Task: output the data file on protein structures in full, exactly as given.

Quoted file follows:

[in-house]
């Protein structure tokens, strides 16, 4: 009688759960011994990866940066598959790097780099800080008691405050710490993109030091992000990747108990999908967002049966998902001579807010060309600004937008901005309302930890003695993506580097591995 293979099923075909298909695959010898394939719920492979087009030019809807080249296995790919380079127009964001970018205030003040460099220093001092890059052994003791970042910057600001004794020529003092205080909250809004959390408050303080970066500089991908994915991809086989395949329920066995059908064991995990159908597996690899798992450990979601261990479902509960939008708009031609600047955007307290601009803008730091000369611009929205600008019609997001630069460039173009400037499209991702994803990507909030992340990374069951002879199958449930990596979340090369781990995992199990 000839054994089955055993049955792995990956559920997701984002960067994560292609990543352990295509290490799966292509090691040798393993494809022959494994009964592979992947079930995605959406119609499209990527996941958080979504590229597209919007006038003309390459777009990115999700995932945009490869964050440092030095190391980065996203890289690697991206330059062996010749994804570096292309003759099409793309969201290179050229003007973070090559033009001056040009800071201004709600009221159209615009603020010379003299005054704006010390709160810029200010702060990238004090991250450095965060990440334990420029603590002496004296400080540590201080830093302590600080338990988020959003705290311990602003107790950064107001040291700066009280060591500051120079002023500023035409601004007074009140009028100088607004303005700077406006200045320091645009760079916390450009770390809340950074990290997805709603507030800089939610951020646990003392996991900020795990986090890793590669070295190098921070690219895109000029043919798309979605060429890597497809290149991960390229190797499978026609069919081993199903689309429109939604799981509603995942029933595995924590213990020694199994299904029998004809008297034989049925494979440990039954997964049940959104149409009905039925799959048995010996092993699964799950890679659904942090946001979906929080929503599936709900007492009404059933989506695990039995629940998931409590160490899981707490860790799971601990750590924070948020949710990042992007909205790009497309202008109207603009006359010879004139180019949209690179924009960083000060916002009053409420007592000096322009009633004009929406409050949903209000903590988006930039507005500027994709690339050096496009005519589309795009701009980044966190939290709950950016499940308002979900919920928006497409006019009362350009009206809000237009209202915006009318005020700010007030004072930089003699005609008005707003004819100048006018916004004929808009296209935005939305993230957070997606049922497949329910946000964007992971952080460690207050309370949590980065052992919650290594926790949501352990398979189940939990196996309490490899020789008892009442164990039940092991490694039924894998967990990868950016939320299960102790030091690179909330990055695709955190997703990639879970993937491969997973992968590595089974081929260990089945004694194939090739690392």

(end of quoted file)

[in-house]
């Protein structure tokens, strides 16, 4: 009688759960011994990866940066598959790097780099800080008691405050710490993109030091992000990747108990999908967002049966998902001579807010060309600004937008901005309302930890003695993506580097591995 293979099923075909298909695959010898394939719920492979087009030019809807080249296995790919380079127009964001970018205030003040460099220093001092890059052994003791970042910057600001004794020529003092205080909250809004959390408050303080970066500089991908994915991809086989395949329920066995059908064991995990159908597996690899798992450990979601261990479902509960939008708009031609600047955007307290601009803008730091000369611009929205600008019609997001630069460039173009400037499209991702994803990507909030992340990374069951002879199958449930990596979340090369781990995992199990 000839054994089955055993049955792995990956559920997701984002960067994560292609990543352990295509290490799966292509090691040798393993494809022959494994009964592979992947079930995605959406119609499209990527996941958080979504590229597209919007006038003309390459777009990115999700995932945009490869964050440092030095190391980065996203890289690697991206330059062996010749994804570096292309003759099409793309969201290179050229003007973070090559033009001056040009800071201004709600009221159209615009603020010379003299005054704006010390709160810029200010702060990238004090991250450095965060990440334990420029603590002496004296400080540590201080830093302590600080338990988020959003705290311990602003107790950064107001040291700066009280060591500051120079002023500023035409601004007074009140009028100088607004303005700077406006200045320091645009760079916390450009770390809340950074990290997805709603507030800089939610951020646990003392996991900020795990986090890793590669070295190098921070690219895109000029043919798309979605060429890597497809290149991960390229190797499978026609069919081993199903689309429109939604799981509603995942029933595995924590213990020694199994299904029998004809008297034989049925494979440990039954997964049940959104149409009905039925799959048995010996092993699964799950890679659904942090946001979906929080929503599936709900007492009404059933989506695990039995629940998931409590160490899981707490860790799971601990750590924070948020949710990042992007909205790009497309202008109207603009006359010879004139180019949209690179924009960083000060916002009053409420007592000096322009009633004009929406409050949903209000903590988006930039507005500027994709690339050096496009005519589309795009701009980044966190939290709950950016499940308002979900919920928006497409006019009362350009009206809000237009209202915006009318005020700010007030004072930089003699005609008005707003004819100048006018916004004929808009296209935005939305993230957070997606049922497949329910946000964007992971952080460690207050309370949590980065052992919650290594926790949501352990398979189940939990196996309490490899020789008892009442164990039940092991490694039924894998967990990868950016939320299960102790030091690179909330990055695709955190997703990639879970993937491969997973992968590595089974081929260990089945004694194939090739690392």